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Document Type:Latin Dissertation
Language of Document:English
Record Number:54204
Doc. No:TL24158
Call number:‭3227922‬
Main Entry:Peter Romaniuk
Title & Author:Global and local wars on terror: Policy convergence and counter-terrorism in South and Southeast AsiaPeter Romaniuk
College:Brown University
Date:2006
Degree:Ph.D.
student score:2006
Page No:361-361 p.
Abstract:Why do some states' policies converge over time and not others? Why have some counter-terrorism policies in some states converged in the post-9/11 period and not others? Since the terrorist attacks of 9/11/2001, there has been an aggregate trend towards policy convergence in states' counter-terrorism policies. However, there remains significant variation in convergence at the unit level. Specifically, convergence varies across states, across sectors of counter-terrorism policy, and over time. Existing explanations of policy convergence do not adequately explain this complex pattern of variation. In response, I develop an explanation of policy convergence that is original in two ways. First, I integrate instrumental and ideational variables in specifying the factors that affect policy convergence. I argue that policy convergence is a function of the relative gains calculation facing elites and the normative context in which they make that decision. Second, I introduce an original account of how norms matter, through the concept of "normative affirmation." I contend that decisions about policy convergence require elites to mediate between emerging global norms and prevailing local norms. I assume that, faced with such competing norms, elites behave like "social egoists." That is, they prefer to maintain control over the construction of their own identity and they choose norms that affirm their ability to do so. I test this explanation through qualitative case studies of processes of convergence among three states, across three sectors of counter-terrorism policy since 9/11, using a process-tracing approach. Specifically, I analyze convergence among India, Indonesia and Malaysia in the areas of terrorist financing, ship and port security, and entry controls. I find that regulatory controls---promulgated as part of the "global war on terror"---are more likely to attract convergence where states find local justifications to implement global counter-terrorism standards.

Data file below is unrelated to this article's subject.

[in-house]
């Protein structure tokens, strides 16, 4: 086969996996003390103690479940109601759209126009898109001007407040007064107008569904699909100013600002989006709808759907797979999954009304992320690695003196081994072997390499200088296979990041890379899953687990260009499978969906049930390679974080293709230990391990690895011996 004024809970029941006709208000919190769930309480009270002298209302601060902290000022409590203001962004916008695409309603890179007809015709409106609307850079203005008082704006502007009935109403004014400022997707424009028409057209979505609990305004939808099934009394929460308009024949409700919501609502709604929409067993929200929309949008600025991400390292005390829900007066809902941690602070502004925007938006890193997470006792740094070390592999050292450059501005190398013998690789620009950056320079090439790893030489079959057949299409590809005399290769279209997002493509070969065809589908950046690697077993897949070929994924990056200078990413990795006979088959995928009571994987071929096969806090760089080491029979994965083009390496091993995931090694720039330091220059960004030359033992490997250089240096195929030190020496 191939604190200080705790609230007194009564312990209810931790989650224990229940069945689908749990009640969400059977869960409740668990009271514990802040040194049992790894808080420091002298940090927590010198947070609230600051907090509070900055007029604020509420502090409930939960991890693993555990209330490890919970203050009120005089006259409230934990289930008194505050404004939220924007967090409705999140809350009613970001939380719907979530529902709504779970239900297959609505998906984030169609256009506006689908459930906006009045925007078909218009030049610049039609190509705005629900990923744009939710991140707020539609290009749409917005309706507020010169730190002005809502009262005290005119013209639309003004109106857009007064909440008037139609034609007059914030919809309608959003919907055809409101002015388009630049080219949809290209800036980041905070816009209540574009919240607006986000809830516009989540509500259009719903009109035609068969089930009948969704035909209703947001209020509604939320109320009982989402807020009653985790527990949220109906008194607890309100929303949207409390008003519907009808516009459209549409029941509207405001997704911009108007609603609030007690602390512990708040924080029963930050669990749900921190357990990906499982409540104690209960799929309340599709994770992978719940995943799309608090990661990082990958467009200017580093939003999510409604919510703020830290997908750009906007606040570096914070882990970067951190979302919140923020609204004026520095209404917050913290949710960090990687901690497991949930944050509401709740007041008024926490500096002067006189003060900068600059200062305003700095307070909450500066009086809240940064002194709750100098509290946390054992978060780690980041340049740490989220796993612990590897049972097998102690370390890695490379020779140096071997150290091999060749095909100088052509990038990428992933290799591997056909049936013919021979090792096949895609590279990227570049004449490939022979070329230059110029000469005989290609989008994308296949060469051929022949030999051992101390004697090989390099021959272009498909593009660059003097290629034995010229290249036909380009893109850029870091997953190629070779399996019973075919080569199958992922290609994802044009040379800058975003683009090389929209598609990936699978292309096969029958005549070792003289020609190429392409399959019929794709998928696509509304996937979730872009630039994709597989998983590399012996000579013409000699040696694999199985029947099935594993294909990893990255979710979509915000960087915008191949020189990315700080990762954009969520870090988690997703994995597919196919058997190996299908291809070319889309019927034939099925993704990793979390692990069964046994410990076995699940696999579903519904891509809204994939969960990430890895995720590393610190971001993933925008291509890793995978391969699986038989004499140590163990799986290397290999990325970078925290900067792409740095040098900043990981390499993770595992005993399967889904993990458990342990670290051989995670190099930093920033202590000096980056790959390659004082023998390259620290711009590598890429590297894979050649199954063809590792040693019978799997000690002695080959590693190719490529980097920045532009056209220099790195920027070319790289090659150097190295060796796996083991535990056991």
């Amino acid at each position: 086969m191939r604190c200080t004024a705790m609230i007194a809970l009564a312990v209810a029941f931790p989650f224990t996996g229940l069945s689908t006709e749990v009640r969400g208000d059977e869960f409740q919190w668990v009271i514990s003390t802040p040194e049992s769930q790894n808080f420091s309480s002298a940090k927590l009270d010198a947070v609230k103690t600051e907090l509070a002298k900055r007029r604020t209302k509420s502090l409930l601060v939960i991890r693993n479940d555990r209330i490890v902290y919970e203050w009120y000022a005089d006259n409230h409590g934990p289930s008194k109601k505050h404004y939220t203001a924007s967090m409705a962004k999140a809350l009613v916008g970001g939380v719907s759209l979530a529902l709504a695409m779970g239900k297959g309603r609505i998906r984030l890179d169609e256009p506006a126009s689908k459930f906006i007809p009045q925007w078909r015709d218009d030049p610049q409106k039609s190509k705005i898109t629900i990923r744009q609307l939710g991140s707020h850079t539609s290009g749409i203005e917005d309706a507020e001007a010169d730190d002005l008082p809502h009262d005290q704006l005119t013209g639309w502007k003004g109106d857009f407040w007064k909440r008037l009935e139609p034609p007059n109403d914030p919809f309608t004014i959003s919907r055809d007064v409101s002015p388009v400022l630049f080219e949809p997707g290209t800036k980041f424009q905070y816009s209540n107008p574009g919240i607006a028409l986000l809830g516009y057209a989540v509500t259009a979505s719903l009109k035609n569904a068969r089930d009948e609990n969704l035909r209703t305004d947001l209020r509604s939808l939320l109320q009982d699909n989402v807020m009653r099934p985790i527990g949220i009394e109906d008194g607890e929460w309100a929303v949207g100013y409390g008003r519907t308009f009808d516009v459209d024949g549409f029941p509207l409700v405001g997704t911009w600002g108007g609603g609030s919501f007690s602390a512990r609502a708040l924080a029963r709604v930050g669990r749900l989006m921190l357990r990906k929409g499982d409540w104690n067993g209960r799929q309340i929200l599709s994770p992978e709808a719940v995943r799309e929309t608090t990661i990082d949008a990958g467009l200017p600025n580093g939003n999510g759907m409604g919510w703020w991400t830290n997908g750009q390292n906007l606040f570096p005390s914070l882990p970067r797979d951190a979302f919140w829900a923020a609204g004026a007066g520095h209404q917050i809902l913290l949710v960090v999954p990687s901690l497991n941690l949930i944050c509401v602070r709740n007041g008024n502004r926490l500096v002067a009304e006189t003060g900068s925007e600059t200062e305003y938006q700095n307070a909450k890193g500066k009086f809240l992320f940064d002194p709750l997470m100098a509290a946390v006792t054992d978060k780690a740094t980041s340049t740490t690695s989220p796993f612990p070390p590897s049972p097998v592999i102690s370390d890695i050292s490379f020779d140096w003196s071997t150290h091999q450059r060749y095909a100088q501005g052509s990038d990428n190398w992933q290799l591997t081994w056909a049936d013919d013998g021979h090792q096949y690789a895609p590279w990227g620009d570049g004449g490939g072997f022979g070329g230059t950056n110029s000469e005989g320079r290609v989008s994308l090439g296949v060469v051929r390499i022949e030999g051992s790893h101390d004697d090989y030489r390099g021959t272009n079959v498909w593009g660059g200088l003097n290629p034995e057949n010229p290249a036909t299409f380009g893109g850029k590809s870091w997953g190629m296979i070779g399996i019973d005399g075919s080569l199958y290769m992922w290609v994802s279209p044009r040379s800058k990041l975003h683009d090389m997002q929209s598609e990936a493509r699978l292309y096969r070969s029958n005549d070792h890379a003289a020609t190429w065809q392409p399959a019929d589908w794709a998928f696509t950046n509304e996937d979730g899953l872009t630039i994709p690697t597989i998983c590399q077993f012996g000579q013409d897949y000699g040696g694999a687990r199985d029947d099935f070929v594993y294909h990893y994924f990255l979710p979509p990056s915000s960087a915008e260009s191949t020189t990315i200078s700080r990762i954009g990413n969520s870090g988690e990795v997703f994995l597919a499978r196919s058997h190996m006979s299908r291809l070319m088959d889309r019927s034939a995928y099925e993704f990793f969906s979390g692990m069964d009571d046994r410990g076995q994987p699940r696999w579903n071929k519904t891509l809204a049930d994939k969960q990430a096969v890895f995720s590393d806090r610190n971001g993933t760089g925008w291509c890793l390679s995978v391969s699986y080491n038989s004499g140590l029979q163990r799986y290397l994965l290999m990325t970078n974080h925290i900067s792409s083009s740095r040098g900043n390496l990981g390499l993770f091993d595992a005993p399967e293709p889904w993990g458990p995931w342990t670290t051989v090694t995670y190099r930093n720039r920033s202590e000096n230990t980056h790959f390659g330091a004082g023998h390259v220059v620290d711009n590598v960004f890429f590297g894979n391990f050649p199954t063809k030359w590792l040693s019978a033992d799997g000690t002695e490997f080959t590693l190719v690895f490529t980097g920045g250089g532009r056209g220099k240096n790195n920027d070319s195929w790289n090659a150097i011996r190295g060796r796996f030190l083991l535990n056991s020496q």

Subject:Social sciences; Terrorism; Counterterrorism; Migration control; India; Indonesia; Malaysia; Wars on terror; Policy convergence; International law; International relations; 0616:International relations; 0616:International law
Added Entry:T. J. Biersteker
Added Entry:Brown University